A Ukrainian soldier in Mariupol
After Russia’s invasion of Ukraine, most exchanges halted trading in depository receipts, which constitute the majority of the ETF’s holdings © AP

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VanEck is calling on its Russia ETF (RSX) shareholders to put pressure on three banks to waive the fees they charge on certain depository receipts of Russian companies, the ETF sponsor disclosed earlier this week.

The fees are unwarranted because the Ukraine war resulted in some such instruments’ becoming illiquid, VanEck said in a letter to shareholders of the $37mn VanEck Russia ETF.

“If you are a current shareholder of RSX, please contact the investor relations personnel at JPMorgan, Bank of New York and Citibank if you agree,” VanEck said in the statement.

The majority of RSX’s exposure to Russia is in the form of depository receipts. Depository receipts represent stocks that are listed in a country where local custody or trading is challenging for international investors, VanEck explained in the notice. The instruments are administered by banks and can be converted to local shares.

This article was previously published by Ignites, a title owned by the FT Group.

But Russia’s late February invasion of Ukraine led most exchanges to halt trading in depository receipts of Russian companies, rendering the instruments illiquid.

Although the VanEck Russia ETF stopped trading in March, the product is still operational, the company noted. Its net asset value, which has declined more than 95 per cent since February, is still calculated every day.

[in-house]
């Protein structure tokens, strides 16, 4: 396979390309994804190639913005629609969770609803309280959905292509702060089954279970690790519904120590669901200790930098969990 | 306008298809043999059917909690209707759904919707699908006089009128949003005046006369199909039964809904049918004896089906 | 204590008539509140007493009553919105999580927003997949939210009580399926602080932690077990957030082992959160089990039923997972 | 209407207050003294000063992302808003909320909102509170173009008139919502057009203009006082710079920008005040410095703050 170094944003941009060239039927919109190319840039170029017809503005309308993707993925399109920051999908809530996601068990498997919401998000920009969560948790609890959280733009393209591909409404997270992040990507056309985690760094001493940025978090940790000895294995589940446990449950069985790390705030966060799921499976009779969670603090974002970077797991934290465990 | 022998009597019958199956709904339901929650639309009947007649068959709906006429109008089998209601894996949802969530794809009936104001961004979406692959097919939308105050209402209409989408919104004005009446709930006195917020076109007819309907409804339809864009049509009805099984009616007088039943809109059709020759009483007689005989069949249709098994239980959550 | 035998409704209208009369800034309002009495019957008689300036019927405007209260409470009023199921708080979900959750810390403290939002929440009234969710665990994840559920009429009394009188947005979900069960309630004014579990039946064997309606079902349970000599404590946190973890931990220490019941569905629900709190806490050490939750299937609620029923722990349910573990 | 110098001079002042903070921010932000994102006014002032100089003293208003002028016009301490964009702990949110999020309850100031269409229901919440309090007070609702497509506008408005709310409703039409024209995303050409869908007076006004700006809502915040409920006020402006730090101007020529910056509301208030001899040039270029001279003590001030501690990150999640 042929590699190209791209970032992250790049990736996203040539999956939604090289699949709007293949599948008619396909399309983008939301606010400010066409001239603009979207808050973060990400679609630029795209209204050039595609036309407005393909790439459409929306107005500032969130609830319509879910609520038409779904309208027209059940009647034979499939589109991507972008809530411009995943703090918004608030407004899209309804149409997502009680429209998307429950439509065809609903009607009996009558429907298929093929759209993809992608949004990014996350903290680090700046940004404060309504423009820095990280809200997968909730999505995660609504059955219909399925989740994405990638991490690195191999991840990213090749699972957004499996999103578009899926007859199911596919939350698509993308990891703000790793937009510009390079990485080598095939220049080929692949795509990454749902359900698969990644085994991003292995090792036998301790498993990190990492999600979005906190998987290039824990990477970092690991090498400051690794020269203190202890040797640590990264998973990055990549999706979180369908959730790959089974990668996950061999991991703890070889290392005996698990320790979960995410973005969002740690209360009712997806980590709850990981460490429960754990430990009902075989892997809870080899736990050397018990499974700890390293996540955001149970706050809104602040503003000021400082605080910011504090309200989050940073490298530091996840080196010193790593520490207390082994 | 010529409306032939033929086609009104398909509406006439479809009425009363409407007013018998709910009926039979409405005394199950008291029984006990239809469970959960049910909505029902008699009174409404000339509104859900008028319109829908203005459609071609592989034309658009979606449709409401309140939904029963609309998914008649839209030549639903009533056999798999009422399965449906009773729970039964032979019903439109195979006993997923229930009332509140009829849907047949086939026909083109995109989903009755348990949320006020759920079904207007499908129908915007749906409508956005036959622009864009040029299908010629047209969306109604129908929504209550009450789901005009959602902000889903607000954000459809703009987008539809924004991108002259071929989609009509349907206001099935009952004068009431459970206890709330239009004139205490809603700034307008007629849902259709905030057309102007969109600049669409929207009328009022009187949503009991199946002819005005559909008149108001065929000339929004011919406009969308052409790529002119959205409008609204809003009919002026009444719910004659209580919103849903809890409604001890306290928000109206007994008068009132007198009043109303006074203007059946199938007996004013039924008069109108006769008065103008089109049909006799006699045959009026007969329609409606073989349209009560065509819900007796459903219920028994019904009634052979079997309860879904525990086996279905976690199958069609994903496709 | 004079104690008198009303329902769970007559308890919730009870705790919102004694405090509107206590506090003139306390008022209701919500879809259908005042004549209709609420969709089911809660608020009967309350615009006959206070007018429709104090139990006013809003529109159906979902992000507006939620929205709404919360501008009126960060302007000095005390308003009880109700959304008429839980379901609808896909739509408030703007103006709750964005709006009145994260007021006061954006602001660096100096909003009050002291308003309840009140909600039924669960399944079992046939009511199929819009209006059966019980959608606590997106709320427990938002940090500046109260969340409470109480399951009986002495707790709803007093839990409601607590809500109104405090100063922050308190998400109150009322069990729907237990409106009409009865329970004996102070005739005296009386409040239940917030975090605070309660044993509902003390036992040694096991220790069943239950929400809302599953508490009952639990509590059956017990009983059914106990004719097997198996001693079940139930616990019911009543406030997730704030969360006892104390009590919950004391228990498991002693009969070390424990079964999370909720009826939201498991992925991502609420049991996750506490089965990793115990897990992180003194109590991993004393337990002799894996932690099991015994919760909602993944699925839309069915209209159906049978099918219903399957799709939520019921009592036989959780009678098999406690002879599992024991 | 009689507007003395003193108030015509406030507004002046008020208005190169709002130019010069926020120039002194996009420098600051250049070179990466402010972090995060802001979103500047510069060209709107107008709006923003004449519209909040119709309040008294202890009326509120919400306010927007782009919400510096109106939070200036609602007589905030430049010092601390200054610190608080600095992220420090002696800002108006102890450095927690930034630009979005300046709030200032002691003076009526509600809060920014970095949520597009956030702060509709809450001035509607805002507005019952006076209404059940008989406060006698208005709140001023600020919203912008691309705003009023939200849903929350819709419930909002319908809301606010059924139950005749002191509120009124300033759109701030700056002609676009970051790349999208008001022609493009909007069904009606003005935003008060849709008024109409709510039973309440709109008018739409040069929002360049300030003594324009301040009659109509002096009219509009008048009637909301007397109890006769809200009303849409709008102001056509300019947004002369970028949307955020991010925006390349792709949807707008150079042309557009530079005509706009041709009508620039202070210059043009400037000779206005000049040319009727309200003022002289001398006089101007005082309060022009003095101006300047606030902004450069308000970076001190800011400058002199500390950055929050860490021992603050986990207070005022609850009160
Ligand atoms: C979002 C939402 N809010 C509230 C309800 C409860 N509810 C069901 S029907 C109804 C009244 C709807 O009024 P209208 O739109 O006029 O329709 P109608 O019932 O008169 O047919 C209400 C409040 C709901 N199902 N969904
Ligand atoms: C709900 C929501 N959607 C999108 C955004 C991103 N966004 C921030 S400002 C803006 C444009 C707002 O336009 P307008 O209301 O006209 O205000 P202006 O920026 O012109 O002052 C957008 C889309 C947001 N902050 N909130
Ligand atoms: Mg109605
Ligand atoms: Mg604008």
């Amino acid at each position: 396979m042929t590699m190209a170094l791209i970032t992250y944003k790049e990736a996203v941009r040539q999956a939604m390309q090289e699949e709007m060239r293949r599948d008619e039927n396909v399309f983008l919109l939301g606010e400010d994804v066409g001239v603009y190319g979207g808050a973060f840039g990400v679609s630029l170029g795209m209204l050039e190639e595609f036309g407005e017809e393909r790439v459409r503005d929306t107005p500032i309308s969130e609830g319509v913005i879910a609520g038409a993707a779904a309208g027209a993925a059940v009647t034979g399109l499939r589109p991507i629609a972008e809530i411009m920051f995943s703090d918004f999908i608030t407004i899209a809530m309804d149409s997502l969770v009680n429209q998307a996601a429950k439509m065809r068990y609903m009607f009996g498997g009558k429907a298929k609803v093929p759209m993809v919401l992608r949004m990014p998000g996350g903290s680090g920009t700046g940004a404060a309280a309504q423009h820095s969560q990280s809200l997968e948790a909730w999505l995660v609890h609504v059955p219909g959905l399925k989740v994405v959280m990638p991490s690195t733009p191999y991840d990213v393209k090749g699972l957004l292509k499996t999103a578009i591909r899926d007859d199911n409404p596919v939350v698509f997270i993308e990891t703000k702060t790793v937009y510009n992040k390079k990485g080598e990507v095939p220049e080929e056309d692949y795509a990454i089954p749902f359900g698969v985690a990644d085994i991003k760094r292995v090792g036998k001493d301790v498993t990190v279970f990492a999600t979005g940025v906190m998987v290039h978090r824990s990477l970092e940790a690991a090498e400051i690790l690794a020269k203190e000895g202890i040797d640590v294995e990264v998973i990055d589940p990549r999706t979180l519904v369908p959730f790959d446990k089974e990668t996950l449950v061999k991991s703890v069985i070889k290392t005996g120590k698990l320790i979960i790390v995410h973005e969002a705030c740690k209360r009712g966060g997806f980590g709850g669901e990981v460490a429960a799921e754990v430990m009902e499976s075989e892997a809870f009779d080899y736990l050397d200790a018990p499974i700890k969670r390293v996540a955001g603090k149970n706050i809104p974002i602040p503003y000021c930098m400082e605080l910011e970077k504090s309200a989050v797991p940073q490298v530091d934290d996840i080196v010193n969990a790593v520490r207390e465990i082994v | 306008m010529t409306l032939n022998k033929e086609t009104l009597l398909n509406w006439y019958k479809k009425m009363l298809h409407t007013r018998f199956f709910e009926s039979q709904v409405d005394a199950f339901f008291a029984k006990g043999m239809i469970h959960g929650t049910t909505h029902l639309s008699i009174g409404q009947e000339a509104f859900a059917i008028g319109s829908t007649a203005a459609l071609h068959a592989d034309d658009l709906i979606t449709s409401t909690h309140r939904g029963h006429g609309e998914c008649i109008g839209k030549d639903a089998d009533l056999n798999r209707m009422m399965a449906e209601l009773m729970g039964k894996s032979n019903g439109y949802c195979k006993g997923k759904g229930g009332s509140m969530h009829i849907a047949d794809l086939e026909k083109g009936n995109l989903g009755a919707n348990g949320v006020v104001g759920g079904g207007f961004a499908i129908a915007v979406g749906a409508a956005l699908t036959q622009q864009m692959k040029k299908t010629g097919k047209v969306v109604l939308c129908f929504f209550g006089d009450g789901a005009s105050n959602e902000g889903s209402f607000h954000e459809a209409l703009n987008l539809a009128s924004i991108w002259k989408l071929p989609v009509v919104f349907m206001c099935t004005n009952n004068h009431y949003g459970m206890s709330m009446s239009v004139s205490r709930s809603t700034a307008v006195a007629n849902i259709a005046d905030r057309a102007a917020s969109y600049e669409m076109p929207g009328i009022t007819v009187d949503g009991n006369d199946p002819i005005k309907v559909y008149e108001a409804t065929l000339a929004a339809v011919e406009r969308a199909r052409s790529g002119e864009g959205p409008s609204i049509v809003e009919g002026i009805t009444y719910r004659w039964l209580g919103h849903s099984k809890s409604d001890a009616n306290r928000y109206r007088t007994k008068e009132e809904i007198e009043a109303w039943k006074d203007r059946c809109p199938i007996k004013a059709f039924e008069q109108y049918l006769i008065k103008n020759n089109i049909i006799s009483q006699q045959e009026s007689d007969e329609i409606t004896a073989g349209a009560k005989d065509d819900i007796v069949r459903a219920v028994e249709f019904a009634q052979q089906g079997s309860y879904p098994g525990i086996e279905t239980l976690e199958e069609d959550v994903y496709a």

Most of the depository receipts are valued at or close to zero, and fund expenses have shrunk in line with the fund’s net asset value.

“However, one source of expenses has not fallen, and now represents a shockingly high percentage of fees paid by shareholders,” VanEck said in the statement. “The banks that charge depository receipt fees have not, despite being asked, reduced their fees.”

Total annual depository receipt fees for the Russia ETF are an estimated $450,000, or 1.2% of the product’s assets and about two times the product’s total expenses before the war began, the firm noted.

The banks declined to comment to Ignites.

VanEck’s letter refers to “any affected depository receipts linked to Russian securities which no longer trade . . . and where conversion to local shares is being forced,” VanEck said in a statement.

VanEck has waived its 50-basis-point management fee on the fund, the letter to shareholders stated.

“We are asking the banks to be reasonable with their depository receipt fees as well,” VanEck added.

“We believe it is important to inform shareholders that the fees charged by the depository trust banks . . . are significantly eroding the remaining assets of [the Russia ETF],” the letter said.

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